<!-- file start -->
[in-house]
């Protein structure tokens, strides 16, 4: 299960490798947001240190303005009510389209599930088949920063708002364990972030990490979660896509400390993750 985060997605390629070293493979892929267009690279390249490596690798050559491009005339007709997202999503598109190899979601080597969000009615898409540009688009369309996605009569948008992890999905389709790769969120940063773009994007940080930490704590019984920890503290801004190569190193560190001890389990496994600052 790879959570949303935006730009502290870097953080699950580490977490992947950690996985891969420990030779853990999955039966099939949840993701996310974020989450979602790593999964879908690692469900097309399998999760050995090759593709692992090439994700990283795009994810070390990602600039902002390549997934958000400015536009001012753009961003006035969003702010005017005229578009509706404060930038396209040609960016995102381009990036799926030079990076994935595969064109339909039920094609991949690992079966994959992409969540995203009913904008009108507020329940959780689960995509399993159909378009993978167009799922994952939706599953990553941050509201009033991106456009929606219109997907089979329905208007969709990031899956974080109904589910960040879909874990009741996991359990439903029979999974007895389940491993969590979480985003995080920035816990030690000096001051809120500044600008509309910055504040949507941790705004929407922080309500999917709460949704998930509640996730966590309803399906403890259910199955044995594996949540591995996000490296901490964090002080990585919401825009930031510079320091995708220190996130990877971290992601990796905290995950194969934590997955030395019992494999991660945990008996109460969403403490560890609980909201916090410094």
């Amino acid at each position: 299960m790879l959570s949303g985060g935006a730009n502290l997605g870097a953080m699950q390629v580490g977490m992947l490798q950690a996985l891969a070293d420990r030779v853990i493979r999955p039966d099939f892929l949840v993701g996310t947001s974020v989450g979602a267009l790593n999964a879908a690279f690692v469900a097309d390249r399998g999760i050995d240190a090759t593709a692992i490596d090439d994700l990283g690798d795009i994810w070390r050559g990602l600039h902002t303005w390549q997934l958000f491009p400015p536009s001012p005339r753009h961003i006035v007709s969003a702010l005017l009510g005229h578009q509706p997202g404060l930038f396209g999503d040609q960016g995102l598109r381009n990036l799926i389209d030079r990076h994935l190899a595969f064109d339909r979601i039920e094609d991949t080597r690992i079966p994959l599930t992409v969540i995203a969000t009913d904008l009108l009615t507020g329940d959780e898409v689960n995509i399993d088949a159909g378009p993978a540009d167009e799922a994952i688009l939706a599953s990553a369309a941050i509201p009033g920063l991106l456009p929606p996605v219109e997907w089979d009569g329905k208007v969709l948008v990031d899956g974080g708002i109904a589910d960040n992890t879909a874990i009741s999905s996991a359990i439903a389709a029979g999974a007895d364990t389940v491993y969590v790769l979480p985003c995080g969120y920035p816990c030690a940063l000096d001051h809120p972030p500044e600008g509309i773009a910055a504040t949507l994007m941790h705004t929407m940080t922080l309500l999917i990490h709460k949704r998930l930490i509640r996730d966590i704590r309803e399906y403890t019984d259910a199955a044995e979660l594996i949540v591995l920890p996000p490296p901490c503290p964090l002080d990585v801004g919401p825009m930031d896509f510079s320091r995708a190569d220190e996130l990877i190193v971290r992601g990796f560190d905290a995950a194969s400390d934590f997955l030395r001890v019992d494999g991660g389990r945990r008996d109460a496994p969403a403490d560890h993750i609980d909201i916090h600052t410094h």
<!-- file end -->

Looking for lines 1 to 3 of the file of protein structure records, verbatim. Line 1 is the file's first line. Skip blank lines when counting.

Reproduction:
[in-house]
């Protein structure tokens, strides 16, 4: 299960490798947001240190303005009510389209599930088949920063708002364990972030990490979660896509400390993750 985060997605390629070293493979892929267009690279390249490596690798050559491009005339007709997202999503598109190899979601080597969000009615898409540009688009369309996605009569948008992890999905389709790769969120940063773009994007940080930490704590019984920890503290801004190569190193560190001890389990496994600052 790879959570949303935006730009502290870097953080699950580490977490992947950690996985891969420990030779853990999955039966099939949840993701996310974020989450979602790593999964879908690692469900097309399998999760050995090759593709692992090439994700990283795009994810070390990602600039902002390549997934958000400015536009001012753009961003006035969003702010005017005229578009509706404060930038396209040609960016995102381009990036799926030079990076994935595969064109339909039920094609991949690992079966994959992409969540995203009913904008009108507020329940959780689960995509399993159909378009993978167009799922994952939706599953990553941050509201009033991106456009929606219109997907089979329905208007969709990031899956974080109904589910960040879909874990009741996991359990439903029979999974007895389940491993969590979480985003995080920035816990030690000096001051809120500044600008509309910055504040949507941790705004929407922080309500999917709460949704998930509640996730966590309803399906403890259910199955044995594996949540591995996000490296901490964090002080990585919401825009930031510079320091995708220190996130990877971290992601990796905290995950194969934590997955030395019992494999991660945990008996109460969403403490560890609980909201916090410094």
């Amino acid at each position: 299960m790879l959570s949303g985060g935006a730009n502290l997605g870097a953080m699950q390629v580490g977490m992947l490798q950690a996985l891969a070293d420990r030779v853990i493979r999955p039966d099939f892929l949840v993701g996310t947001s974020v989450g979602a267009l790593n999964a879908a690279f690692v469900a097309d390249r399998g999760i050995d240190a090759t593709a692992i490596d090439d994700l990283g690798d795009i994810w070390r050559g990602l600039h902002t303005w390549q997934l958000f491009p400015p536009s001012p005339r753009h961003i006035v007709s969003a702010l005017l009510g005229h578009q509706p997202g404060l930038f396209g999503d040609q960016g995102l598109r381009n990036l799926i389209d030079r990076h994935l190899a595969f064109d339909r979601i039920e094609d991949t080597r690992i079966p994959l599930t992409v969540i995203a969000t009913d904008l009108l009615t507020g329940d959780e898409v689960n995509i399993d088949a159909g378009p993978a540009d167009e799922a994952i688009l939706a599953s990553a369309a941050i509201p009033g920063l991106l456009p929606p996605v219109e997907w089979d009569g329905k208007v969709l948008v990031d899956g974080g708002i109904a589910d960040n992890t879909a874990i009741s999905s996991a359990i439903a389709a029979g999974a007895d364990t389940v491993y969590v790769l979480p985003c995080g969120y920035p816990c030690a940063l000096d001051h809120p972030p500044e600008g509309i773009a910055a504040t949507l994007m941790h705004t929407m940080t922080l309500l999917i990490h709460k949704r998930l930490i509640r996730d966590i704590r309803e399906y403890t019984d259910a199955a044995e979660l594996i949540v591995l920890p996000p490296p901490c503290p964090l002080d990585v801004g919401p825009m930031d896509f510079s320091r995708a190569d220190e996130l990877i190193v971290r992601g990796f560190d905290a995950a194969s400390d934590f997955l030395r001890v019992d494999g991660g389990r945990r008996d109460a496994p969403a403490d560890h993750i609980d909201i916090h600052t410094h």